Acts 2:39 To you [υμιν]
You Jews. To your descendants, sons and daughters of Acts 2:17. To all that are afar off (πασιν τοις εις μακραν — pāsin tois eis makran The horizon widens and includes the Gentiles. Those “afar off” from the Jews were the heathen (Isaiah 49:1; Isaiah 57:19; Ephesians 2:13, Ephesians 2:17). The rabbis so used it. Shall call First aorist middle subjunctive with αν — an in an indefinite relative clause, a perfectly regular construction. The Lord God calls men of every nation anywhere whether Jews or Gentiles. It may be doubted how clearly Peter grasped the significance of these words for he will have trouble over this very matter on the housetop in Joppa and in Caesarea, but he will see before long the full sweep of the great truth that he here proclaims under the impulse of the Holy Spirit. It was a great moment that Peter here reaches. [source]
Romans 3:30 By faith - through faith [ἐκ - διά]
Some make the two prepositions equivalent. The difference may be explained from the fact that the real Jew has already a germinating faith from the completion of which justification arises as fruit from a tree. So Wordsworth: “The Jews are justified out of ( ἐκ ) the faith which their father Abraham had, and which they are supposed to have in him The Gentiles must enter that door and pass through it in order to be justified.” Compare Ephesians 2:17. [source]
1 Thessalonians 5:23 The very God of peace [αὐτὸς ὁ Θεὸς τῆς εἰρήνης]
Better, the God of peace himself. God's work is contrasted with human efforts to carry out the preceding injunctions. The phrase God of peace only in Paul and Hebrews. See Romans 15:33; Romans 16:20; Philemon 4:9; Hebrews 13:20. The meaning is, God who is the source and giver of peace. Peace, in the Pauline sense, is not mere calm or tranquillity. It is always conceived as based upon reconciliation with God. God is the God of peace only to those who have ceased to be at war with him, and are at one with him. God's peace is not sentimental but moral. Hence the God of peace is the sanctifier. “Peace” is habitually used, both in the Old and New Testaments, in connection with the messianic salvation. The Messiah himself will be Peace (Micah 5:5). Peace is associated with righteousness as a messianic blessing (Psalm 72:7; Psalm 85:10). Peace, founded in reconciliation with God, is the theme of the gospel (Acts 10:36). The gospel is the gospel of peace (Ephesians 2:17; Ephesians 6:15; Romans 10:15). Christ is the giver of peace (John 14:27; John 16:33). [source]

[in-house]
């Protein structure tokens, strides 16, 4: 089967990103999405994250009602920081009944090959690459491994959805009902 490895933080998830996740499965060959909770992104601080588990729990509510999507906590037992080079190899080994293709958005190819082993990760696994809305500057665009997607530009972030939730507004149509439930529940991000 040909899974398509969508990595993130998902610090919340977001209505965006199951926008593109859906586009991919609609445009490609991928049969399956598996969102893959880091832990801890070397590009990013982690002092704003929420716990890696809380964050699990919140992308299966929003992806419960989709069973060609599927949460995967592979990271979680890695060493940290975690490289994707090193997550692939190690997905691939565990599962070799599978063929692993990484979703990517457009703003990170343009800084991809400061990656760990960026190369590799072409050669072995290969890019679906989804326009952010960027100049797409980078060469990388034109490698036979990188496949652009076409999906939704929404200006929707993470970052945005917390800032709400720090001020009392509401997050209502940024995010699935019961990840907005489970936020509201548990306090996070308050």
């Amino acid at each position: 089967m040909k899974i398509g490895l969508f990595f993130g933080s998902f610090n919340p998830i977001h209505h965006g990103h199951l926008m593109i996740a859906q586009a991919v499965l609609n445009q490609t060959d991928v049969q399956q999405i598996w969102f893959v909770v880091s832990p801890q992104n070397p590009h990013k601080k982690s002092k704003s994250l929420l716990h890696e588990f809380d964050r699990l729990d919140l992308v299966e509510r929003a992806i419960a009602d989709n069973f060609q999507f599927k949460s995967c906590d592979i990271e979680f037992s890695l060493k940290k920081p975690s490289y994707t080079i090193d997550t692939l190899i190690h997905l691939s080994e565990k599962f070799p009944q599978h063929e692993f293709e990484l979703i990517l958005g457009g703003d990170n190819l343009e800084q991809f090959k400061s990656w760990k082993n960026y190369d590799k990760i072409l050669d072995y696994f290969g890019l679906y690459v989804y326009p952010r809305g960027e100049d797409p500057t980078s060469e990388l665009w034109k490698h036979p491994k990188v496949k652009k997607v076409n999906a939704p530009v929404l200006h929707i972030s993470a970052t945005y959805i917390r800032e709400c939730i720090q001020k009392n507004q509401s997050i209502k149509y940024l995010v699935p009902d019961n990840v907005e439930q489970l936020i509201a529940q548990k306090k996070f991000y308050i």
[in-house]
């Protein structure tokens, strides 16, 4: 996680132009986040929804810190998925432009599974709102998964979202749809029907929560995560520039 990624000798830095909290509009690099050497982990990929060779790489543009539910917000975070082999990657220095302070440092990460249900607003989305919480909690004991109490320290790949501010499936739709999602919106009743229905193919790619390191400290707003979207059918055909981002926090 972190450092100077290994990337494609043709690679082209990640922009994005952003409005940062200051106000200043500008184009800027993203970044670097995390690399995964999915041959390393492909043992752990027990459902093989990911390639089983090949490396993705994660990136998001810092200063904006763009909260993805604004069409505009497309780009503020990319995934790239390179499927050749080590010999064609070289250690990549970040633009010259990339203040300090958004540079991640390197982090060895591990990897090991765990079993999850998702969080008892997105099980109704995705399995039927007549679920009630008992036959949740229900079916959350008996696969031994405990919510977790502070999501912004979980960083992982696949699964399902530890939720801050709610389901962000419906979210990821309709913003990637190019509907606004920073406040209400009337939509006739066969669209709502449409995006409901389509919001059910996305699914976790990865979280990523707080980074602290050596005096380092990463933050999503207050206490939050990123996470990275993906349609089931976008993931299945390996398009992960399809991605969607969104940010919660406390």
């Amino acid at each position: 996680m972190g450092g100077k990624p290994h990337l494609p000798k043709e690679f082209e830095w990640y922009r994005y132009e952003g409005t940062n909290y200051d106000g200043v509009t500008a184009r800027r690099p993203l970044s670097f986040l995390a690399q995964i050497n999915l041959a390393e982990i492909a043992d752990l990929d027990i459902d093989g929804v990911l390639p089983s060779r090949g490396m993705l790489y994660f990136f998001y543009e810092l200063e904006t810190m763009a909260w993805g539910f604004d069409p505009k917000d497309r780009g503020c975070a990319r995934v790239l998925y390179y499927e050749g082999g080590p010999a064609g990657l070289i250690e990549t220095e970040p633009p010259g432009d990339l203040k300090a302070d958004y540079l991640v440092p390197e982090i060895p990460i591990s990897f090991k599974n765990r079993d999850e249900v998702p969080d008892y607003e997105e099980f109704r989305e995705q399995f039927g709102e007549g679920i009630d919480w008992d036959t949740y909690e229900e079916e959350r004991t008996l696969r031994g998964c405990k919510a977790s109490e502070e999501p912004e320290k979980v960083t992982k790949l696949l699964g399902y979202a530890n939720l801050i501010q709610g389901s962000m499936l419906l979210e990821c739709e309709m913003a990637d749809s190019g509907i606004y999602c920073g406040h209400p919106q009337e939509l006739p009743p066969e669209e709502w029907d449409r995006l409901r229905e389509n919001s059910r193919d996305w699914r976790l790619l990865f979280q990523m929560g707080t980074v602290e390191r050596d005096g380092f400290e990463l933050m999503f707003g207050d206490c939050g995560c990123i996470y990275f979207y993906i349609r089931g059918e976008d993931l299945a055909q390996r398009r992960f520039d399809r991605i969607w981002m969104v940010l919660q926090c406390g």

What do the individual words in Ephesians 2:17 mean?

And having come He proclaimed the gospel peace to you the [ones] far off to those near
Καὶ ἐλθὼν εὐηγγελίσατο εἰρήνην ὑμῖν τοῖς μακρὰν τοῖς ἐγγύς

ἐλθὼν  having  come 
Parse: Verb, Aorist Participle Active, Nominative Masculine Singular
Root: ἔρχομαι  
Sense: to come.
εὐηγγελίσατο  He  proclaimed  the  gospel 
Parse: Verb, Aorist Indicative Middle, 3rd Person Singular
Root: εὐαγγελίζω  
Sense: to bring good news, to announce glad tidings.
εἰρήνην  peace 
Parse: Noun, Accusative Feminine Singular
Root: εἰρήνη  
Sense: a state of national tranquillity.
ὑμῖν  to  you 
Parse: Personal / Possessive Pronoun, Dative 2nd Person Plural
Root: σύ  
Sense: you.
τοῖς  the  [ones] 
Parse: Article, Dative Masculine Plural
Sense: this, that, these, etc.
μακρὰν  far  off 
Parse: Adjective, Accusative Feminine Singular
Root: μακράν  
Sense: far, a great way.
τοῖς  to  those 
Parse: Article, Dative Masculine Plural
Sense: this, that, these, etc.
ἐγγύς  near 
Parse: Adverb
Root: ἐγγύς  
Sense: near, of place and position.